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by Adam Brown   BScPT, MClScPT
Advanced Practice Physiotherapist
updated Nov 16, 2023

This is among the most asked questions in our physiotherapy clinics. Patients understand that their mobility and posture has changed as they have aged and want to know if they must accept it as a consequence of simply getting older, or if they can take control and improve things.

The answer unequivocally is YES! You can absolutely improve mobility and posture. But perhaps not in the way you assume is correct. 

As physiotherapists we understand that many of the changes that people assume are an inevitable consequence of aging, are in fact perfectly understandable (and optional) adaptations to the average lifestyle of the aging Canadian. While some changes are inherent in aging, most can be avoided by remaining physically active and looking after your mind and body with good nutrition and stress management. 

Most patients who are interested in changing their posture note that they have developed the typical forward head and rounded shoulders that is often coupled with a rounded thoracic spine (mid back) and a less flexible rib cage, than they had in their younger years. If you were to step back and look at what many of these people are doing on a daily basis you could see these changes as perfectly rational adaptations to the stresses placed upon the body.

Our bodies are very efficient biological systems that do not preserve tissue or function that we do not seem to need. Evolutionarily speaking it is much too metabolically expensive to maintain tissue that has been deemed unnecessary. In short, if you sit at a computer for 8 hours a day and the rest of your activity does not adequately challenge the full range of motion of your joints or working length of your muscles, your body will adapt to that routine. You will become ideally adapted to your daily physical movements, positions, and posture.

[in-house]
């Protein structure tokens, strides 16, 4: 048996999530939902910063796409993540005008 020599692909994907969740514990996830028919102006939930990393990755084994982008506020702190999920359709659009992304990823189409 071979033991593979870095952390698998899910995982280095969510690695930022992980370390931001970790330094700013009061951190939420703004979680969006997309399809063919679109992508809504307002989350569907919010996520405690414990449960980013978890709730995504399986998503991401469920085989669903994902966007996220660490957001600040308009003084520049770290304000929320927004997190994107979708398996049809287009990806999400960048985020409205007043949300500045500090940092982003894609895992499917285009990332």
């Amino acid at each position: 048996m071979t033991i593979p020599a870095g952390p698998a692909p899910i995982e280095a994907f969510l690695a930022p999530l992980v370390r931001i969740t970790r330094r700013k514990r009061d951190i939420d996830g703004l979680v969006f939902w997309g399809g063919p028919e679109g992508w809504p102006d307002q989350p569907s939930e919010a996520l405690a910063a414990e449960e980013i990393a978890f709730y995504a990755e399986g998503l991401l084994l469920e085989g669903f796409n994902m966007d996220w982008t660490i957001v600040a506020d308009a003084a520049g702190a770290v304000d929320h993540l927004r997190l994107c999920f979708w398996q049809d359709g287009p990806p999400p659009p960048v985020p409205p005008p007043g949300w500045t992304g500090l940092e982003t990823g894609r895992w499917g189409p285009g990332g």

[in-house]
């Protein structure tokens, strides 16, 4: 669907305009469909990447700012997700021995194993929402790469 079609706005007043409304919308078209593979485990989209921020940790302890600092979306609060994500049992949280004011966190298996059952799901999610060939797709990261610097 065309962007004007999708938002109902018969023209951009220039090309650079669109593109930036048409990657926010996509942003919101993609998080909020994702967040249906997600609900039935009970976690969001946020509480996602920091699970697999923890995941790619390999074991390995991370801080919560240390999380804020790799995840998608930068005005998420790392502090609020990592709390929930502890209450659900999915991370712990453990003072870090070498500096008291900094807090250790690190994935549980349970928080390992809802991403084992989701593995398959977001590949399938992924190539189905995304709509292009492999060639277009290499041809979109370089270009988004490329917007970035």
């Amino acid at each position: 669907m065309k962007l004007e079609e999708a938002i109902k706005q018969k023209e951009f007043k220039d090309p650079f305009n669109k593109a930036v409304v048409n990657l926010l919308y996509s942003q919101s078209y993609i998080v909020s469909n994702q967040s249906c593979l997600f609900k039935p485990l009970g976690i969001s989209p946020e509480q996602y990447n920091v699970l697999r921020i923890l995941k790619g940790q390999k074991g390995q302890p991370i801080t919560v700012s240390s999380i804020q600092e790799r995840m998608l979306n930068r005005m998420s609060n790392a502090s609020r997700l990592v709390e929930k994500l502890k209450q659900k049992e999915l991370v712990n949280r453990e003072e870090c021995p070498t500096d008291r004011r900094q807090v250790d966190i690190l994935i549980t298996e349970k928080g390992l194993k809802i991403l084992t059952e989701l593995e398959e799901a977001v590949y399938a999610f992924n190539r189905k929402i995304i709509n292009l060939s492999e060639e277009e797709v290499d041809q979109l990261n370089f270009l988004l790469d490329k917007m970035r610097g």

If this sounds depressing, stay with me, there is some good news.

The same biological systems that have adapted to sitting at your desk, can remodel and adapt to a different way of living. All you need to do is provide the right kinds of stress on a consistent basis to signal to your body that changes need to be made so that your body can support your way of life.

So while most patients ask how to change their posture so that they can do activities that require better mobility, the actual answer is to design your physical activity and lifestyle to get the postural changes you need

Many patients assume that postural change will be accomplished by static stretches of all of the tightened muscles. While this is one way to signal to your body that a change is required, it is not the most efficient way. A program of movement and resistance exercise that works your muscles throughout their maximum range of motion utilizing a wide variety of positions and postures will be more effective. These types of programs simultaneously can build strength in weakened areas and mobility in shortened or tight structures. 

A physiotherapist can help to advise you on where to start and how to avoid injury as you begin the process of introducing new (or long forgotten) movements into your physical activity routine. They can produce a program that progresses through levels of difficulty, respecting the timeline required for physical adaptations.

How long will it take?
A common but misguided question. If you want to build and maintain great posture and mobility, you need to keep moving. Inherent in the question is the notion that once they achieve better posture they can move on. The reality is that our body is constantly adapting to the stress, or lack of stress we place on it.
This is the real essence of “use it or lose it”.

About the author

Adam Brown

Co-founder, Physiotherapist Learn More about Adam Brown

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